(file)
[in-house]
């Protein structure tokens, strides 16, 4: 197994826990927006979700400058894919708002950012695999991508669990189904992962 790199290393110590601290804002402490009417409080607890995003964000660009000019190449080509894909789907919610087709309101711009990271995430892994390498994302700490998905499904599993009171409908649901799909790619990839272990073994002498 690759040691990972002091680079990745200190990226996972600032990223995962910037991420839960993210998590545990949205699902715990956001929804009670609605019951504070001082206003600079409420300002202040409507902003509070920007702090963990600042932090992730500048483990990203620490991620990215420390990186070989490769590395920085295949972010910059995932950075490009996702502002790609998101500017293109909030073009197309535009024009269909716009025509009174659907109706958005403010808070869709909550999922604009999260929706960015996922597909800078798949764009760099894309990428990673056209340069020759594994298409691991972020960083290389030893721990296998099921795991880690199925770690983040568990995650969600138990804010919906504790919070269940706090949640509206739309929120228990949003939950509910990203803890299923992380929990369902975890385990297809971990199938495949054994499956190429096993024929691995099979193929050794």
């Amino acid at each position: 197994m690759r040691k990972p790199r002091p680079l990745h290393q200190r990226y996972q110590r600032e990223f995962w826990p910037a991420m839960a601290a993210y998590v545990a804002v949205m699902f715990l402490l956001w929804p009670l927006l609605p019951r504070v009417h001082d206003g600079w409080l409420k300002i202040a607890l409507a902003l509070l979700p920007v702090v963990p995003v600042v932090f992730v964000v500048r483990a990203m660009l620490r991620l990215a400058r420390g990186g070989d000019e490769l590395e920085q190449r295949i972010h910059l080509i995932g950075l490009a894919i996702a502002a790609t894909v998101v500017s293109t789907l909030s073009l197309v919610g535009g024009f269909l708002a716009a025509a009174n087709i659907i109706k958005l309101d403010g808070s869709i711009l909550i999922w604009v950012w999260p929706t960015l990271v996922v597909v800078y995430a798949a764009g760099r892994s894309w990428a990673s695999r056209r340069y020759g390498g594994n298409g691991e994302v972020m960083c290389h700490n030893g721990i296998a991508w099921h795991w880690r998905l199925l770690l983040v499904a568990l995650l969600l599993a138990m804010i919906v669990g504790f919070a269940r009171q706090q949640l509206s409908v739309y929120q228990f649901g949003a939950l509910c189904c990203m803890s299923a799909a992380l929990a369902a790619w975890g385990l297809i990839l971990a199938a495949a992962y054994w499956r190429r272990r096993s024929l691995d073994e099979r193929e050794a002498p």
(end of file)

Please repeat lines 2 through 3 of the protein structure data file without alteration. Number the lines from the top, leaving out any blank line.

């Protein structure tokens, strides 16, 4: 197994826990927006979700400058894919708002950012695999991508669990189904992962 790199290393110590601290804002402490009417409080607890995003964000660009000019190449080509894909789907919610087709309101711009990271995430892994390498994302700490998905499904599993009171409908649901799909790619990839272990073994002498 690759040691990972002091680079990745200190990226996972600032990223995962910037991420839960993210998590545990949205699902715990956001929804009670609605019951504070001082206003600079409420300002202040409507902003509070920007702090963990600042932090992730500048483990990203620490991620990215420390990186070989490769590395920085295949972010910059995932950075490009996702502002790609998101500017293109909030073009197309535009024009269909716009025509009174659907109706958005403010808070869709909550999922604009999260929706960015996922597909800078798949764009760099894309990428990673056209340069020759594994298409691991972020960083290389030893721990296998099921795991880690199925770690983040568990995650969600138990804010919906504790919070269940706090949640509206739309929120228990949003939950509910990203803890299923992380929990369902975890385990297809971990199938495949054994499956190429096993024929691995099979193929050794």
């Amino acid at each position: 197994m690759r040691k990972p790199r002091p680079l990745h290393q200190r990226y996972q110590r600032e990223f995962w826990p910037a991420m839960a601290a993210y998590v545990a804002v949205m699902f715990l402490l956001w929804p009670l927006l609605p019951r504070v009417h001082d206003g600079w409080l409420k300002i202040a607890l409507a902003l509070l979700p920007v702090v963990p995003v600042v932090f992730v964000v500048r483990a990203m660009l620490r991620l990215a400058r420390g990186g070989d000019e490769l590395e920085q190449r295949i972010h910059l080509i995932g950075l490009a894919i996702a502002a790609t894909v998101v500017s293109t789907l909030s073009l197309v919610g535009g024009f269909l708002a716009a025509a009174n087709i659907i109706k958005l309101d403010g808070s869709i711009l909550i999922w604009v950012w999260p929706t960015l990271v996922v597909v800078y995430a798949a764009g760099r892994s894309w990428a990673s695999r056209r340069y020759g390498g594994n298409g691991e994302v972020m960083c290389h700490n030893g721990i296998a991508w099921h795991w880690r998905l199925l770690l983040v499904a568990l995650l969600l599993a138990m804010i919906v669990g504790f919070a269940r009171q706090q949640l509206s409908v739309y929120q228990f649901g949003a939950l509910c189904c990203m803890s299923a799909a992380l929990a369902a790619w975890g385990l297809i990839l971990a199938a495949a992962y054994w499956r190429r272990r096993s024929l691995d073994e099979r193929e050794a002498p």